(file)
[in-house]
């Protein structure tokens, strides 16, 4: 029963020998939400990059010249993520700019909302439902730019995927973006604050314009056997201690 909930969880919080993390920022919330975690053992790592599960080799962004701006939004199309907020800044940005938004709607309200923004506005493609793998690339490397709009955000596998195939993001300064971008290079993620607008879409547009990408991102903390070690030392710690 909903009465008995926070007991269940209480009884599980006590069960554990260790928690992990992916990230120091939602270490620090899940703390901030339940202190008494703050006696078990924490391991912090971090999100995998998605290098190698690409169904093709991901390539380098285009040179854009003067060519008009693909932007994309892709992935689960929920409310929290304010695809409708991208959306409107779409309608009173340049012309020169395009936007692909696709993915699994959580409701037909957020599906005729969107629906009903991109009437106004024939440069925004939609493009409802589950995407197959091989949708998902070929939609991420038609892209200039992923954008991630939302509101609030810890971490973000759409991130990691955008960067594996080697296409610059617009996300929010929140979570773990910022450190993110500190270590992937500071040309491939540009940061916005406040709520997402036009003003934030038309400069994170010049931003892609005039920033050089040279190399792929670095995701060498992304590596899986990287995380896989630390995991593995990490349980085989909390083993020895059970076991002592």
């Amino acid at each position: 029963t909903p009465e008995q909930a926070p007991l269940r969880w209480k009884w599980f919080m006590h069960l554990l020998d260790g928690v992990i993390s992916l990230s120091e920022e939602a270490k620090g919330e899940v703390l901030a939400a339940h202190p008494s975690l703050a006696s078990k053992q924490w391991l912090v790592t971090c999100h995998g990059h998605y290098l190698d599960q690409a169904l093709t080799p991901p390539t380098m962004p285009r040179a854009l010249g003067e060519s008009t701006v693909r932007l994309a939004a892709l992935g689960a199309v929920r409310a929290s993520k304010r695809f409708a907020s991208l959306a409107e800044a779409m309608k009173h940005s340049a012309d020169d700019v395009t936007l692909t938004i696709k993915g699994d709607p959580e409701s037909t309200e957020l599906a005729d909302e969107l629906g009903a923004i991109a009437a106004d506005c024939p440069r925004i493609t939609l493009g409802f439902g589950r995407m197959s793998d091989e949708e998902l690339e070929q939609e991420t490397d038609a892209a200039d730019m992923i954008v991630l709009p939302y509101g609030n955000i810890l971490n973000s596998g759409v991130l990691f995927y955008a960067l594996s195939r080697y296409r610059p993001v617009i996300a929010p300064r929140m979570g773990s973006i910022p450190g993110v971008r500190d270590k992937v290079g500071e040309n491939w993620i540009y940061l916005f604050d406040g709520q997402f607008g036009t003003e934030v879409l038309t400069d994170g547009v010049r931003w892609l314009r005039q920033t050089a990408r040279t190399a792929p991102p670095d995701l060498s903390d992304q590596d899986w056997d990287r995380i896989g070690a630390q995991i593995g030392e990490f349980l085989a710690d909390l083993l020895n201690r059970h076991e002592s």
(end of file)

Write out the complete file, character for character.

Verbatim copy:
[in-house]
């Protein structure tokens, strides 16, 4: 029963020998939400990059010249993520700019909302439902730019995927973006604050314009056997201690 909930969880919080993390920022919330975690053992790592599960080799962004701006939004199309907020800044940005938004709607309200923004506005493609793998690339490397709009955000596998195939993001300064971008290079993620607008879409547009990408991102903390070690030392710690 909903009465008995926070007991269940209480009884599980006590069960554990260790928690992990992916990230120091939602270490620090899940703390901030339940202190008494703050006696078990924490391991912090971090999100995998998605290098190698690409169904093709991901390539380098285009040179854009003067060519008009693909932007994309892709992935689960929920409310929290304010695809409708991208959306409107779409309608009173340049012309020169395009936007692909696709993915699994959580409701037909957020599906005729969107629906009903991109009437106004024939440069925004939609493009409802589950995407197959091989949708998902070929939609991420038609892209200039992923954008991630939302509101609030810890971490973000759409991130990691955008960067594996080697296409610059617009996300929010929140979570773990910022450190993110500190270590992937500071040309491939540009940061916005406040709520997402036009003003934030038309400069994170010049931003892609005039920033050089040279190399792929670095995701060498992304590596899986990287995380896989630390995991593995990490349980085989909390083993020895059970076991002592």
């Amino acid at each position: 029963t909903p009465e008995q909930a926070p007991l269940r969880w209480k009884w599980f919080m006590h069960l554990l020998d260790g928690v992990i993390s992916l990230s120091e920022e939602a270490k620090g919330e899940v703390l901030a939400a339940h202190p008494s975690l703050a006696s078990k053992q924490w391991l912090v790592t971090c999100h995998g990059h998605y290098l190698d599960q690409a169904l093709t080799p991901p390539t380098m962004p285009r040179a854009l010249g003067e060519s008009t701006v693909r932007l994309a939004a892709l992935g689960a199309v929920r409310a929290s993520k304010r695809f409708a907020s991208l959306a409107e800044a779409m309608k009173h940005s340049a012309d020169d700019v395009t936007l692909t938004i696709k993915g699994d709607p959580e409701s037909t309200e957020l599906a005729d909302e969107l629906g009903a923004i991109a009437a106004d506005c024939p440069r925004i493609t939609l493009g409802f439902g589950r995407m197959s793998d091989e949708e998902l690339e070929q939609e991420t490397d038609a892209a200039d730019m992923i954008v991630l709009p939302y509101g609030n955000i810890l971490n973000s596998g759409v991130l990691f995927y955008a960067l594996s195939r080697y296409r610059p993001v617009i996300a929010p300064r929140m979570g773990s973006i910022p450190g993110v971008r500190d270590k992937v290079g500071e040309n491939w993620i540009y940061l916005f604050d406040g709520q997402f607008g036009t003003e934030v879409l038309t400069d994170g547009v010049r931003w892609l314009r005039q920033t050089a990408r040279t190399a792929p991102p670095d995701l060498s903390d992304q590596d899986w056997d990287r995380i896989g070690a630390q995991i593995g030392e990490f349980l085989a710690d909390l083993l020895n201690r059970h076991e002592s």